Once again, Angelos allowed self-centered interests to supersede those of the team.

And while the Miller, Johnson, and Gillick episodes did receive criticism from the fans and media, the Orioles on-field success proved a distraction and limited the damage. 

Likewise, the residual impact of the successful ’96 and ’97 seasons, which kept fans’ hopes inflated throughout the late ‘90s and early 2000s, took attention off of Angelos for his blunders during that era.

In 1999, Angelos fired GM Frank Wren, and subsequently issued a press release noting Wren’s refusal to hold a charter plane for a stuck-in-traffic Ripken as a key reason for his dismissal. 

He continued his trend of not only forcing out but disparaging respected professionals when he low-balled ace SP Mike Mussina following the 2000 season, leading the team’s best pitcher to sign with the Yankees.

While these issues garnered attention in the Baltimore area, most fans were again distracted by other baseball events.  Barry Bonds’ HR chase, Cal Ripken’s retirement, and the breaking of the steroids saga limited the attention given to Angelos’ gaffes. 

Steroids clouded the ability of Orioles fans to clearly see Angelos’ work for the last few years. 

First baseman Rafael Palmeiro, RP Jason Grimsley, SS Miguel Tejada, OF Larry Bigbie, 2B Brian Roberts, and others all did their part to take the attention of baseball fans away from Angelos.  In addition, the Nationals 2005 rebirth in D.C. provided another distraction.

In 2008, though, Angelos has nowhere to run and no distractions behind which to hide. 

Baseball fans are sick of hearing about steroids.  The Nationals are old news.  Even Brian Roberts’ steroid admission is no longer of interest to the public. 

Finally, the peripheral airwaves surrounding the Orioles are silent.  Media coverage of the team is now focused on its seemingly legitimate rebuilding efforts. 

In fact, this current stretch of futility, starting in 2006, is the first time during his ownership that Angelos cannot divert media and fan attention from himself.

And that is why it’s somewhat troubling when the Orioles surprise the baseball world and win.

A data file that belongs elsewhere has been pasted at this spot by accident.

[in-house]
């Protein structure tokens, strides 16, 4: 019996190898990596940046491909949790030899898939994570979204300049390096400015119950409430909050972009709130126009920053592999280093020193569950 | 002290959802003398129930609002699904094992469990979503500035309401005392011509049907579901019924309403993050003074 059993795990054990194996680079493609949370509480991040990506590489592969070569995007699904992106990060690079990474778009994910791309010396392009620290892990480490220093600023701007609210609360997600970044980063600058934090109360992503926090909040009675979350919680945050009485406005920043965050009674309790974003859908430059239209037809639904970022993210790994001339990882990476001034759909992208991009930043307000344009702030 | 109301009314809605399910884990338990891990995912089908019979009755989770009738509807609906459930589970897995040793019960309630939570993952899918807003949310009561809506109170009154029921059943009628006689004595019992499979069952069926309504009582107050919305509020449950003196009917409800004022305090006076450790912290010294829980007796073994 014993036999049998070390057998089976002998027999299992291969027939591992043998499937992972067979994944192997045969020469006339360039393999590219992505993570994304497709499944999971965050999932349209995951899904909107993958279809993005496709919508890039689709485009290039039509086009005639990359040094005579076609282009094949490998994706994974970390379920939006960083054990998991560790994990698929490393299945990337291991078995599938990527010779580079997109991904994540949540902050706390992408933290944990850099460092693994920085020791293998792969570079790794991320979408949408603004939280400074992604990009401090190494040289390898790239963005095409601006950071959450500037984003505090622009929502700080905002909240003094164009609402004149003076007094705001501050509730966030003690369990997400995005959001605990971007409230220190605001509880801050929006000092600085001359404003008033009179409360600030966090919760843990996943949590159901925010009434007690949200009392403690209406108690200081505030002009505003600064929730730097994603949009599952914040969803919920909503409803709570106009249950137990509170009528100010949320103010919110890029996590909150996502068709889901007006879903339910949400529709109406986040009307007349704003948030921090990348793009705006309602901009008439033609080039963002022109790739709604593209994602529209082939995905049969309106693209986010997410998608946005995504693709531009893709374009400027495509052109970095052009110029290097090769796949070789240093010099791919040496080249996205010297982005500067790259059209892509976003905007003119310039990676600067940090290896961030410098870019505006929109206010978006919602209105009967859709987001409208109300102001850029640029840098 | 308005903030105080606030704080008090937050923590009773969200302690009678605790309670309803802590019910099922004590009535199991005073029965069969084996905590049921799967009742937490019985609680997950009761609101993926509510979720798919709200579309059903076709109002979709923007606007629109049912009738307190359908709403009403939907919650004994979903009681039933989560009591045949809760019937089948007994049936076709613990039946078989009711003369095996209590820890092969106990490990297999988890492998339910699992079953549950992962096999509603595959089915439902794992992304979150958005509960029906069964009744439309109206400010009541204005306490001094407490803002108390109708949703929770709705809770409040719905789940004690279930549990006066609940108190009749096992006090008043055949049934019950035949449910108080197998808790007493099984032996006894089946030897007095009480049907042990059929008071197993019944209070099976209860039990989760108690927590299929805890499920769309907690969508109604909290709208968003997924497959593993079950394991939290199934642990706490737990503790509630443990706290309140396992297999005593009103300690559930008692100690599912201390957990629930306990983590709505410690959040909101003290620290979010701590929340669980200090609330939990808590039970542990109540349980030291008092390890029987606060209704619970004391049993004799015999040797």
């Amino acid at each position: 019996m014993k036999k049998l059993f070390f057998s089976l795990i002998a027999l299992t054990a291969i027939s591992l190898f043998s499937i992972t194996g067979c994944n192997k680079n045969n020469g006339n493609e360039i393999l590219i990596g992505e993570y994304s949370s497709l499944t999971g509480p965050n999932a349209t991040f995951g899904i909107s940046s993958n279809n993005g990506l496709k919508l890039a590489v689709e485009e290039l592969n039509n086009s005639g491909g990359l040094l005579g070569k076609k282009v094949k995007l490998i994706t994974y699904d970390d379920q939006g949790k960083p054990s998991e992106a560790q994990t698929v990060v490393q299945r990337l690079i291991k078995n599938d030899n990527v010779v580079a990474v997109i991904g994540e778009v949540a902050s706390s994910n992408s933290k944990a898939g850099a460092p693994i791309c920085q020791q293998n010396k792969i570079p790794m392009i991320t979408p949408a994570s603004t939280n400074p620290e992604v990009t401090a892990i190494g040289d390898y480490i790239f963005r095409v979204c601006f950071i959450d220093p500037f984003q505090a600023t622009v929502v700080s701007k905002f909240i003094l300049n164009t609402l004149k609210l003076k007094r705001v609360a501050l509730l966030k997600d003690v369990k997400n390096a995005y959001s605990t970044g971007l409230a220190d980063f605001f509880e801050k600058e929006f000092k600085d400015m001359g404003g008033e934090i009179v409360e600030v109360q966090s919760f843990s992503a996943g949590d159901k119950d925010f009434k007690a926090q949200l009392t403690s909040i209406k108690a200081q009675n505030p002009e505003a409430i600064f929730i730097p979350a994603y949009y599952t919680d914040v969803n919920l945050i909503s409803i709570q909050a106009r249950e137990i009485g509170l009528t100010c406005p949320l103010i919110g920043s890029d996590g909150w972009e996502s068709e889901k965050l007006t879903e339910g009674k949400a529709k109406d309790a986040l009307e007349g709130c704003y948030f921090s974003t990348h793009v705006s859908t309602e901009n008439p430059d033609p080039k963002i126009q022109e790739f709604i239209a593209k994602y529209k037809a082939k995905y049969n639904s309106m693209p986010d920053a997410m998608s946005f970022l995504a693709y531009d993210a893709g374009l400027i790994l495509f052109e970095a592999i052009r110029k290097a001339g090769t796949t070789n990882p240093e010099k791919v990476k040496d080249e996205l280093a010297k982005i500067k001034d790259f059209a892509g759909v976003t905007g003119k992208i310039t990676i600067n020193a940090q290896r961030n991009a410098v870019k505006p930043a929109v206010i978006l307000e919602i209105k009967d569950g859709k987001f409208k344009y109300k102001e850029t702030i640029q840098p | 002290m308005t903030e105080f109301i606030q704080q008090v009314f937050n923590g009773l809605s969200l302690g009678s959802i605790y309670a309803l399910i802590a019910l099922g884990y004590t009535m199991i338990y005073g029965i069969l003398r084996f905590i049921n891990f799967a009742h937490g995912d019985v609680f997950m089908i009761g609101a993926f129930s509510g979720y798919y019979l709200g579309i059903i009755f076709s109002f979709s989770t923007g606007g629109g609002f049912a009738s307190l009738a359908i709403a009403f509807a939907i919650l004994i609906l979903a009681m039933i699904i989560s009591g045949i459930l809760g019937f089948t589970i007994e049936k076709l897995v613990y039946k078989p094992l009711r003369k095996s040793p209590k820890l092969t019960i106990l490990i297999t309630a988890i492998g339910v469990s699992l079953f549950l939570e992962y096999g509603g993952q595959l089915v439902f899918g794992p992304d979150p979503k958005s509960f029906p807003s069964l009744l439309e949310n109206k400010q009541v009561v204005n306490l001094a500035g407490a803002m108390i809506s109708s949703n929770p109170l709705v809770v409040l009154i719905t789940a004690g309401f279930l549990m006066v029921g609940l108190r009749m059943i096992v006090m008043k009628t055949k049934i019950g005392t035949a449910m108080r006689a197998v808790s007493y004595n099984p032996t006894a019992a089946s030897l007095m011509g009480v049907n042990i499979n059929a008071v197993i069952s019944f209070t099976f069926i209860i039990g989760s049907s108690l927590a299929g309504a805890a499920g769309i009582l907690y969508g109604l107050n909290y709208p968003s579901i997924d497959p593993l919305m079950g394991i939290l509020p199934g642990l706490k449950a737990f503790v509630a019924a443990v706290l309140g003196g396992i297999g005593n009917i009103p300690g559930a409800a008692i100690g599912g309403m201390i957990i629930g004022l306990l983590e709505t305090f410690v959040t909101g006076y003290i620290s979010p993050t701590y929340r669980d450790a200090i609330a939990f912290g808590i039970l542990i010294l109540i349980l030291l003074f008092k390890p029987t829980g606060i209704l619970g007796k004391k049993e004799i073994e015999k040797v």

Angelos is finally receiving some of the heat he has deserved.  Winning masks faults, and thus if the team exceeds expectations he would receive another reprieve from taking responsibility. 

What if the Orioles are around .500 by the All-Star break? 

Rather than mentioning ways the O’s owner has alienated past Orioles legends, ESPN will feature scenarios in which the team could make the playoffs. 

The Baltimore Sun will cease publishing articles about low attendance figures and fans’ disgust with the team’s performance.  The recent flap about Angelos’ refusal to erect a statue to Brooks Robinson will become a non-story. 

Instead of receiving attention for his dedication to rebuilding, fans and the media will be discussing what trades Angelos should make to fortify his roster for the stretch run. 

And Angelos will be listening. 

One can almost picture Angelos overriding MacPhail and bringing in veterans, abandoning the patient, long-term outlook he seems to have developed this offseason.  With fans and the media enamored with the team's surprise success, Angelos could pull the plug on the rebuilding project without much notice.  

And the owner’s selfish leadership practices of the past?  Old news, if the O’s keep winning.  Clearly, this phenomenon of hiding his ownership maneuverings behind distractions is nothing new for Angelos, making it very possible to happen again.

So, O’s fans, feel free to celebrate with some Natty Bohs after every additional win.  Just don’t let the victories—or the Boh—limit the accountability to which you hold Angelos.